bonsai 5
A bonsai tree is not just a small tree, nor is it a dwarf tree. It is cultivated carefully by limiting its growing space (root system) and size by pruning.

A bonsai tree is grown in a training pot with drainage holes and coarse soil with good drainage. The University of Arkansas Extension suggests 2 parts coarse sand, 1 part peat moss, and 1 part loamy soil.

A bonsai tree is raised to stay small and trained to take on a certain shape. There is a lot of work that goes into pruning, wiring, and pinching its branches.

Usually, the branches at the base of a bonsai tree are the widest, with the top branches (at the apex) being the most narrow. This gives a mountain or triangle appearance to the tiny tree (especially for a formal upright style, which is all about symmetry).

bonsai 3
A bonsai tree normally has the widest branches at the base, with the narrowest branches at the top (apex).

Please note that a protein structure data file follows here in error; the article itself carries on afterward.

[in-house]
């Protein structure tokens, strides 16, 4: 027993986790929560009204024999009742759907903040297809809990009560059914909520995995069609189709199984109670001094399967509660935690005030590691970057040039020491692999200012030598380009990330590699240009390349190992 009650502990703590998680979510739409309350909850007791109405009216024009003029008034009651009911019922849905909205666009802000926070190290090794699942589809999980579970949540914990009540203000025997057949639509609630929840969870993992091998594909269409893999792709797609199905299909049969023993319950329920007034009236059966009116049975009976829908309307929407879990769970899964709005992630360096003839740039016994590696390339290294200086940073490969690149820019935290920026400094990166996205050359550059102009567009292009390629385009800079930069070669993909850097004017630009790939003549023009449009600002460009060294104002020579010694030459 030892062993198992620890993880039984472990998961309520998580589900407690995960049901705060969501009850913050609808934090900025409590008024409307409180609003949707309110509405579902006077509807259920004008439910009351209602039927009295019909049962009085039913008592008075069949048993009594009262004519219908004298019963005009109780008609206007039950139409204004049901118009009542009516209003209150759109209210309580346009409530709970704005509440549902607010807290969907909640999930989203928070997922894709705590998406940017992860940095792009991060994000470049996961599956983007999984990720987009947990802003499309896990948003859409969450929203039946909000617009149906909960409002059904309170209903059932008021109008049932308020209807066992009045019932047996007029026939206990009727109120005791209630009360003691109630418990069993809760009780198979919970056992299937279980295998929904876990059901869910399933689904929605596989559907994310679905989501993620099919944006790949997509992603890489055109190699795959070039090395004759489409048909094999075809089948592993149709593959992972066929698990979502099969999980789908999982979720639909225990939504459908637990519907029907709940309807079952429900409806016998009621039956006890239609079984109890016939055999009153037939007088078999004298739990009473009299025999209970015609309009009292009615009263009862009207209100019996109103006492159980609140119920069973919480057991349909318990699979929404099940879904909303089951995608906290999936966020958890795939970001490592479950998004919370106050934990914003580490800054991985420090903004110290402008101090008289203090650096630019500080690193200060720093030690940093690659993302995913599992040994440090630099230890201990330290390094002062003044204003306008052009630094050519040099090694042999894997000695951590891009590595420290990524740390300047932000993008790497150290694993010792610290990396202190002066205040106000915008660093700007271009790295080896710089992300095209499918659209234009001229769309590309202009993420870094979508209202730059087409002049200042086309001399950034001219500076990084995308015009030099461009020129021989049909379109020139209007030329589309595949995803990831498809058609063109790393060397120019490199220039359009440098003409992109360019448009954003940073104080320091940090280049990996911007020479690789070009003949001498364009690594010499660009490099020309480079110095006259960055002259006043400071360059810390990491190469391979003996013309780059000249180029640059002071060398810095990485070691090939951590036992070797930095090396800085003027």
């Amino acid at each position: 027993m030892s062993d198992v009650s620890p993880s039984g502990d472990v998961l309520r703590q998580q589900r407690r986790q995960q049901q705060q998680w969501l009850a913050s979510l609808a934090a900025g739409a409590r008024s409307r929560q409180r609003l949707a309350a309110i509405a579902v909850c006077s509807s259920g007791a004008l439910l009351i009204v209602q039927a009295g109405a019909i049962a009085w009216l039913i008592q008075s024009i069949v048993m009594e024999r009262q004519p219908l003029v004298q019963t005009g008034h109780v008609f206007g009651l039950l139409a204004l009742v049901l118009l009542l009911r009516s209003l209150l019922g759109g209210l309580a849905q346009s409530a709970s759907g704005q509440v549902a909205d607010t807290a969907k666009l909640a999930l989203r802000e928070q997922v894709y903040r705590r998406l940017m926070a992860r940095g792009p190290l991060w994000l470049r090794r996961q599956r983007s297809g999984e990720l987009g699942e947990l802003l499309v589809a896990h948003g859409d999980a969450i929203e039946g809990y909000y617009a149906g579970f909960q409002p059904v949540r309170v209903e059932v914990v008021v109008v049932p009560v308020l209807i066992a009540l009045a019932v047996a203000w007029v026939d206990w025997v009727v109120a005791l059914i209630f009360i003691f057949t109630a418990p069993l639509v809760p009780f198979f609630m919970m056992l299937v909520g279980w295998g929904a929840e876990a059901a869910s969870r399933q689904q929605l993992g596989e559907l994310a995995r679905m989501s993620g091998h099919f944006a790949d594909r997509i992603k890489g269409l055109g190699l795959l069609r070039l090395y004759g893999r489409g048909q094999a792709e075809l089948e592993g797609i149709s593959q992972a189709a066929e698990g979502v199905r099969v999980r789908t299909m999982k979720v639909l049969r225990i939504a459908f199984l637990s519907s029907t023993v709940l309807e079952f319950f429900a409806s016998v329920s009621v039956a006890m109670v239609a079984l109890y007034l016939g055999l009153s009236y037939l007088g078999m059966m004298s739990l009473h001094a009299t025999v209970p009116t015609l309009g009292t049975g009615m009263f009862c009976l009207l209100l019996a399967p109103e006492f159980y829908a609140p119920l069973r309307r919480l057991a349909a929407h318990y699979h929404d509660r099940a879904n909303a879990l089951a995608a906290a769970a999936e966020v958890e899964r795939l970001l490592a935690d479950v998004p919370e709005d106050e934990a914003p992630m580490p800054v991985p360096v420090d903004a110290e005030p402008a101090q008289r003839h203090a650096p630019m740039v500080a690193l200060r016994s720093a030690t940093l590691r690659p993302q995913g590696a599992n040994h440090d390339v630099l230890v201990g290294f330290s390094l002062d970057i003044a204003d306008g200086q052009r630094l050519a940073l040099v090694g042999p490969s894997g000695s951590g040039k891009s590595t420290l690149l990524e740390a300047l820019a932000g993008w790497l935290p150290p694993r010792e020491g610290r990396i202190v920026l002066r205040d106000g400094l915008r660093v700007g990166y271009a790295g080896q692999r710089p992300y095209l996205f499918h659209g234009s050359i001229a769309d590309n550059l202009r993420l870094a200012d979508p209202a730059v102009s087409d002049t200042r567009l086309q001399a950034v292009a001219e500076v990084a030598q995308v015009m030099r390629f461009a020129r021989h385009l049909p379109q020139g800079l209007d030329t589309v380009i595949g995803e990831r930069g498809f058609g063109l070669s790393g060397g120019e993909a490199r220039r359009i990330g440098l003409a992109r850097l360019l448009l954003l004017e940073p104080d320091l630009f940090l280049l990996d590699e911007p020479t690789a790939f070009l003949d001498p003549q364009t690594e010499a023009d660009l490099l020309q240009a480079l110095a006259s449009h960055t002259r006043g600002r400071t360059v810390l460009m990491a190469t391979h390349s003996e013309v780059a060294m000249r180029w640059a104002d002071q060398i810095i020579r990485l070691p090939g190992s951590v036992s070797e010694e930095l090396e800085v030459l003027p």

According to the University of Arkansas Extension, there are 5 basic styles of bonsai:

  • Formal Upright – this style adheres to the principle of symmetry, and it includes a straight trunk. It is often used for trees with a uniform growth habit (such as pine). In nature, trees with this type of symmetry have grown without much stress.
  • Informal Upright – this style is more natural than formal upright. The focus is not on symmetry, and the tree trunk may twist or turn (as trees in nature might do, in order to get access sunlight). However, the apex (top) lines up vertically with the base (bottom) of the trunk.
  • Slanting – this style is far from symmetrical. In fact, the purpose of this style is a tree that leans so far in one direction that it looks like it might tip over. Often, a slanting bonsai is at an angle of 60 to 80 degrees measured from the ground. The roots are also asymmetrical (there are fewer and smaller root on the side the tree leans towards).